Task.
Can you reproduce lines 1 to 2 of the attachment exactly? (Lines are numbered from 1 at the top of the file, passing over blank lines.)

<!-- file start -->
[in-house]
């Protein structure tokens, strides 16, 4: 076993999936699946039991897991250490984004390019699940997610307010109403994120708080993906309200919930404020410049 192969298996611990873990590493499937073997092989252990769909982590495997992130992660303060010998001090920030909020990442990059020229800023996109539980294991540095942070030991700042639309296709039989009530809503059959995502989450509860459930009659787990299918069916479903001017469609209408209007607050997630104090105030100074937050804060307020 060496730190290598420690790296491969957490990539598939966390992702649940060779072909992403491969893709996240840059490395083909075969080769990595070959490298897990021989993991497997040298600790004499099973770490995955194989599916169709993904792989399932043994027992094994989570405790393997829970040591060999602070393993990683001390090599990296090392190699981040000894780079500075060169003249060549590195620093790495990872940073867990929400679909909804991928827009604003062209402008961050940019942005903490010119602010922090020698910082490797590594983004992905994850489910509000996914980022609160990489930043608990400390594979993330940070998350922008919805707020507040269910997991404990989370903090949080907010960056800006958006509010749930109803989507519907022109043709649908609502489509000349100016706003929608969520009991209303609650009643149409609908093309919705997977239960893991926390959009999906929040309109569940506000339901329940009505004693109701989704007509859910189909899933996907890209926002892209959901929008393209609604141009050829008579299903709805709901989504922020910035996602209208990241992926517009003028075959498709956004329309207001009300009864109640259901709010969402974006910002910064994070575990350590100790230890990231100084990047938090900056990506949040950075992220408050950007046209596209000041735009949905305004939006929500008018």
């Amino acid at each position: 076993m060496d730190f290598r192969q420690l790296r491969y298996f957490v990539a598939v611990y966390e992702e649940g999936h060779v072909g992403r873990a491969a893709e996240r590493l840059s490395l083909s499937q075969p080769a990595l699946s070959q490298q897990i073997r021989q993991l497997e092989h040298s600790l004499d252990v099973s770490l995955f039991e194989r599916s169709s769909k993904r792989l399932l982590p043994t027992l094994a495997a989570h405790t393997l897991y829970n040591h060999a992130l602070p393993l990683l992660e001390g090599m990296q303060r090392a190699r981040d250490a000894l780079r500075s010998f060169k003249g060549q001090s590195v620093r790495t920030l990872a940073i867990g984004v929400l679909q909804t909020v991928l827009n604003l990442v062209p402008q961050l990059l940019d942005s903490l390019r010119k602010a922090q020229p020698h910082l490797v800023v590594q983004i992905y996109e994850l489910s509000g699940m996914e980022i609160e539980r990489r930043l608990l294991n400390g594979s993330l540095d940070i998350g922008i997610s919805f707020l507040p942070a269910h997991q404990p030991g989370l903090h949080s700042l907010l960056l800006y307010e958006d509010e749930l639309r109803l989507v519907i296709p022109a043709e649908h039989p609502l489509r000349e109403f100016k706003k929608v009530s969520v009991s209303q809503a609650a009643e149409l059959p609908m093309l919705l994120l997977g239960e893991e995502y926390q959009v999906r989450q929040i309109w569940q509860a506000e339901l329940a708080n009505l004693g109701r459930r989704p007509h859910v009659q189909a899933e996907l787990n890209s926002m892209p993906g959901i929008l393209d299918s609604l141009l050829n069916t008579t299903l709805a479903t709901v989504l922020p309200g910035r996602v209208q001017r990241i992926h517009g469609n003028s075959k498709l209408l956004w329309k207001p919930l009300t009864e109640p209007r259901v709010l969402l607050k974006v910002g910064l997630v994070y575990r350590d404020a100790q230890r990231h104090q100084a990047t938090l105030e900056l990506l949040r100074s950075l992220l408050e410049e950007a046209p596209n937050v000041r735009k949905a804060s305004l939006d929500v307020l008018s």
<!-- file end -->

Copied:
[in-house]
């Protein structure tokens, strides 16, 4: 076993999936699946039991897991250490984004390019699940997610307010109403994120708080993906309200919930404020410049 192969298996611990873990590493499937073997092989252990769909982590495997992130992660303060010998001090920030909020990442990059020229800023996109539980294991540095942070030991700042639309296709039989009530809503059959995502989450509860459930009659787990299918069916479903001017469609209408209007607050997630104090105030100074937050804060307020 060496730190290598420690790296491969957490990539598939966390992702649940060779072909992403491969893709996240840059490395083909075969080769990595070959490298897990021989993991497997040298600790004499099973770490995955194989599916169709993904792989399932043994027992094994989570405790393997829970040591060999602070393993990683001390090599990296090392190699981040000894780079500075060169003249060549590195620093790495990872940073867990929400679909909804991928827009604003062209402008961050940019942005903490010119602010922090020698910082490797590594983004992905994850489910509000996914980022609160990489930043608990400390594979993330940070998350922008919805707020507040269910997991404990989370903090949080907010960056800006958006509010749930109803989507519907022109043709649908609502489509000349100016706003929608969520009991209303609650009643149409609908093309919705997977239960893991926390959009999906929040309109569940506000339901329940009505004693109701989704007509859910189909899933996907890209926002892209959901929008393209609604141009050829008579299903709805709901989504922020910035996602209208990241992926517009003028075959498709956004329309207001009300009864109640259901709010969402974006910002910064994070575990350590100790230890990231100084990047938090900056990506949040950075992220408050950007046209596209000041735009949905305004939006929500008018």